The massive piles of gravel and rocks on either side of the North Klondike Highway are one of the most distinctive features of the drive into Dawson City.
They’ve sat there for decades, the legacy of the industrial gold dredging operations that dominated the region from the end of the Gold Rush until the 1960s.
As the massive dredges crawled up creek beds in the Klondike, extracting gold from the gravel, the waste rock was ejected from their sterns, forming long, scalloped, snake-like mounds that have largely resisted nature’s attempts to take them back.
Now, the City of Dawson has plans to turn one section of those old dredge tailings into a municipal historic site.
“To some, they look like a big pile of rocks,” said Dawson mayor Wayne Potoroka. “To us, they’re a representation of our mining industry, an important part of our mining history.”
The area to be protected is a section of tailings on the north side of the Klondike Highway, just inside the municipal boundary, Potoroka said.
That section was chosen because it’s “the only section of dredge tailings that isn’t otherwise staked or being used,” said Rebecca Jansen, the Yukon government’s historic sites registrar. Most of the tailings are either privately owned or fall within existing mining claims, and could theoretically be mined again to extract more gold.
“The interest here is to designate and protect and then interpret a representative sample,” Jansen said. “The intention isn’t that we need to save every dredge tailing in the area.”
Earlier this year, the City of Dawson sent a letter to the Yukon government asking for the property to be transferred from the territorial government to the City to be designated a municipal historic site.
On Jan. 31, Energy, Mines and Resources Minister Ranj Pillai responded and voiced his support for the project.
“Enabling the designation of the site as a municipal historic site and ensuring the City of Dawson has long term tenure to this land will help ensure that the important story of the Tr’ondek-Klondike region remains accessible to future generations,” he wrote in a letter to Potoroka.
Now, Jansen said, the City will work with the Department of Tourism and Culture to write a nomination for the property, which will be delivered to Dawson’s mayor and council. There will then be a 60-day public comment period, and if no one objects, the area will be designated after that.
Jansen said the process could be complete as early as this summer.
Myrna Butterworth, who grew up in Bear Creek, the industrial townsite just outside Dawson City, said the tailings piles have always been part of her life. But over time, she said, some of those piles have been flattened out and developed. She said the Dredge Pond and the Callison industrial subdivisions were both built on old tailings.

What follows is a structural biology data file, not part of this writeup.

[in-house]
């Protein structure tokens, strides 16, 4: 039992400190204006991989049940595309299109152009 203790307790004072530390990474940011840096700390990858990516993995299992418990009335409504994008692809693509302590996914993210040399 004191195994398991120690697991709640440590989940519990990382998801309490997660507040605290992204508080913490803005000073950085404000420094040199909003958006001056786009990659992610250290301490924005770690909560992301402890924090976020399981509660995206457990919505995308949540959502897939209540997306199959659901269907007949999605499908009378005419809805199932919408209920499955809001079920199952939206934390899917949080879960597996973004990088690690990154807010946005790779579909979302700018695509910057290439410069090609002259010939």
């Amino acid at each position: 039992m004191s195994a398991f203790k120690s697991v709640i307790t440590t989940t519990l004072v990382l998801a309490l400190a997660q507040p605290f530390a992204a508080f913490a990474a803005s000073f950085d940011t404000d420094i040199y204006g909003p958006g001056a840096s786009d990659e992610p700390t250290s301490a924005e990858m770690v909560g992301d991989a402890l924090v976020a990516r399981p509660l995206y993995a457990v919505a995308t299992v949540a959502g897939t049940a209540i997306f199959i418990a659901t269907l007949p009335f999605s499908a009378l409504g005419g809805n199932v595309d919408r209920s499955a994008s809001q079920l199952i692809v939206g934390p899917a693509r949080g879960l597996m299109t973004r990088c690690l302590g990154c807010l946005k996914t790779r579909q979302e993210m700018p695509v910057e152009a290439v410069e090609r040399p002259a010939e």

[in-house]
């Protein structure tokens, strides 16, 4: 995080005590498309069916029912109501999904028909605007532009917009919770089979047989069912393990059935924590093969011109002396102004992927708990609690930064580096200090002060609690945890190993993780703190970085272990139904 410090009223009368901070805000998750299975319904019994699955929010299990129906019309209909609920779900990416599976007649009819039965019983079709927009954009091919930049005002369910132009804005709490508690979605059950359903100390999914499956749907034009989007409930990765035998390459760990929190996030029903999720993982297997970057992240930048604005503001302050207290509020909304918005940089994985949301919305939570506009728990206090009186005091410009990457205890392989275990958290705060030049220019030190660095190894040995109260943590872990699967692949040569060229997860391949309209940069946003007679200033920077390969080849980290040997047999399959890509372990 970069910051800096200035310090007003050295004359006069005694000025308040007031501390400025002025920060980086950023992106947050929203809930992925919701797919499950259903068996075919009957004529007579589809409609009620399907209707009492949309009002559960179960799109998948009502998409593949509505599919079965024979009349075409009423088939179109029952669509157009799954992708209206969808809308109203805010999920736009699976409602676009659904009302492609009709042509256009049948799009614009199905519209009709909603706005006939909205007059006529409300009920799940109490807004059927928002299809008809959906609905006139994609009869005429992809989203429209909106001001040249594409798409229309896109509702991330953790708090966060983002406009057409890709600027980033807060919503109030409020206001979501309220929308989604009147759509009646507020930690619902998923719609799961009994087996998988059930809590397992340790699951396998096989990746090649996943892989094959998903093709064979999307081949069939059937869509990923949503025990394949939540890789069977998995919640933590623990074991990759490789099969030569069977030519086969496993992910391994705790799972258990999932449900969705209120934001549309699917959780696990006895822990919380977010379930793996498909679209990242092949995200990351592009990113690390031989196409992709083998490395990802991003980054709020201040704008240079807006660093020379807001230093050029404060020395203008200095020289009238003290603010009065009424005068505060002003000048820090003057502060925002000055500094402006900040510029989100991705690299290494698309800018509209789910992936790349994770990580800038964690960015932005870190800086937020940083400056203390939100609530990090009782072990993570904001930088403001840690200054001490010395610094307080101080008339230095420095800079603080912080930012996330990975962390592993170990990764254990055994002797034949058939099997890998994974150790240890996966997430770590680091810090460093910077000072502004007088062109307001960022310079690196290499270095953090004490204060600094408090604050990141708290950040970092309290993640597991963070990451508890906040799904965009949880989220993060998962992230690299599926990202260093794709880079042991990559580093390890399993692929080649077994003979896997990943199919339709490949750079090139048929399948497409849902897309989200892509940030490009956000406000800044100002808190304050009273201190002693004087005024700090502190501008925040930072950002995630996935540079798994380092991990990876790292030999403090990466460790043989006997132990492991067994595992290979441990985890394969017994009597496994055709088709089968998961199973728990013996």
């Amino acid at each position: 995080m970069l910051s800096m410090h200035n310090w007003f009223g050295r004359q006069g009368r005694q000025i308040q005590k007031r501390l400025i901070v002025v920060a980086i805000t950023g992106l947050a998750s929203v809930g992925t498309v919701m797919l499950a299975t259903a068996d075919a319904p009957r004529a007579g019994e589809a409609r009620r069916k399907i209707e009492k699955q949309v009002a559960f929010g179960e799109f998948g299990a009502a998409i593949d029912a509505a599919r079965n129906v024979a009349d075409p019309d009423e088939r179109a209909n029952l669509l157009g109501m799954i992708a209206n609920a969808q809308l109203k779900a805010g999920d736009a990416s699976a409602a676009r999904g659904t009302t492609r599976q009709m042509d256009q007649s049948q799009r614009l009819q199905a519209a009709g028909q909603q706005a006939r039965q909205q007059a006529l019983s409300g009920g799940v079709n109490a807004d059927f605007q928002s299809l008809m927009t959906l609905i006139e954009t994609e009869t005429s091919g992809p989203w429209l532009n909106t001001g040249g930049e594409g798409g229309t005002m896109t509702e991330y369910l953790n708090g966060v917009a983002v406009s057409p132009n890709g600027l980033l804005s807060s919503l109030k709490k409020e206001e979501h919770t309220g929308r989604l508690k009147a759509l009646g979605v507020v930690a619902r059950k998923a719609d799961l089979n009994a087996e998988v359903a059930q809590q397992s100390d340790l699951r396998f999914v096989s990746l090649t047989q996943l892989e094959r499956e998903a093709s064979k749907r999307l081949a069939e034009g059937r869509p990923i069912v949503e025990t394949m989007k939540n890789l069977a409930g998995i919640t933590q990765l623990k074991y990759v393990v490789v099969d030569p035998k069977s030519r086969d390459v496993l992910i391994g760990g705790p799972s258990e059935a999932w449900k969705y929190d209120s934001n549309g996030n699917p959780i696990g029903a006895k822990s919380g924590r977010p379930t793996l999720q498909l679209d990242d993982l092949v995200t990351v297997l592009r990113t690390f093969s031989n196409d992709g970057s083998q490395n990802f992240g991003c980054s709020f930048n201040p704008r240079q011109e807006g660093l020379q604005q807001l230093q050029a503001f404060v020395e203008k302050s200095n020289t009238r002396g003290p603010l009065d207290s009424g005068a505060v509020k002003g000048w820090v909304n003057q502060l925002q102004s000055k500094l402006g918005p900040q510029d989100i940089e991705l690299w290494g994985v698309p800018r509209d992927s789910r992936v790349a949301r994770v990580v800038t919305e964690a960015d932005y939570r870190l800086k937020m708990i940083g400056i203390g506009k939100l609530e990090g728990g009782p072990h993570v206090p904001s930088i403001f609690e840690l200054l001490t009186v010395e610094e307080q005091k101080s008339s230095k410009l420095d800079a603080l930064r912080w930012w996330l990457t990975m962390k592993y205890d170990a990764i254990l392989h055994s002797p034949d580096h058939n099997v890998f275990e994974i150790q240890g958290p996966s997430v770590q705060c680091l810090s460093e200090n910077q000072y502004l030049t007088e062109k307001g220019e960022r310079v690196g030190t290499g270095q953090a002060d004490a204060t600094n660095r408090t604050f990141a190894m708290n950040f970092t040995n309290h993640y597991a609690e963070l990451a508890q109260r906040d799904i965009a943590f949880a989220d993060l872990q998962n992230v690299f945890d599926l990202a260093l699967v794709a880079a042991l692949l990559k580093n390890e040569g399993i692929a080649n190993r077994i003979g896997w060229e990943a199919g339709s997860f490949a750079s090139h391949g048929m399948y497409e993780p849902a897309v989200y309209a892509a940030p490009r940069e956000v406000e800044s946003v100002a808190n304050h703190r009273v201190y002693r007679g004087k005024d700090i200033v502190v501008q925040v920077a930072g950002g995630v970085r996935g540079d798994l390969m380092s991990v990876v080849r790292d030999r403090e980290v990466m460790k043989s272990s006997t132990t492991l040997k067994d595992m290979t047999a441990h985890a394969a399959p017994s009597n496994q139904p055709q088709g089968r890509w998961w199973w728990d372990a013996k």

“It was a shame to see them flattened and done away with because everyone thought they were a mess,” she said.
She’d like to see an interpretive sign erected at the historic site to explain the history of the tailings piles, but otherwise, she said, the site should just be left as it is “and not disturbed anymore.”
Mike McDougall, president of the Klondike Placer Miners’ Association, said his father worked on the dredges for a year out of school, and he’d also like to see their legacy recognized.
He said much of the focus in Dawson City is on the Gold Rush, but that only lasted three years. The dredges don’t get much attention, he said, even though they ran for decades.
“The tailings represent that part of our history which we don’t dwell on very much.”
McDougall said the dredges were an engineering marvel, with components that travelled to Dawson City from all across North America.
“You don’t realize that this was this huge industrial complex which existed thousands of miles from the nearest source of support,” he said. “I’ve been a placer miner for 30 years, and I’m amazed at what they did.”
McDougall said it’s important to preserve some of the tailings, because thanks to modern reclamation rules, current placer mining operations won’t have the same lasting impact on the land. “We erase that evidence,” he said.
It’s an odd thing, perhaps — preserving the waste left behind by an industry subject to few environmental regulations that left huge scars on the landscape.
But Potoroka said most Dawson residents want to see some of the tailings protected.
“They do represent a real and important, significant time in Yukon history,” he said. “We just want to make sure that we’ve got some set aside for the future.”
The proposed municipal historic site will likely also be included in Dawson City’s bid to become a UNESCO World Heritage site.
Contact Maura Forrest at email@example.com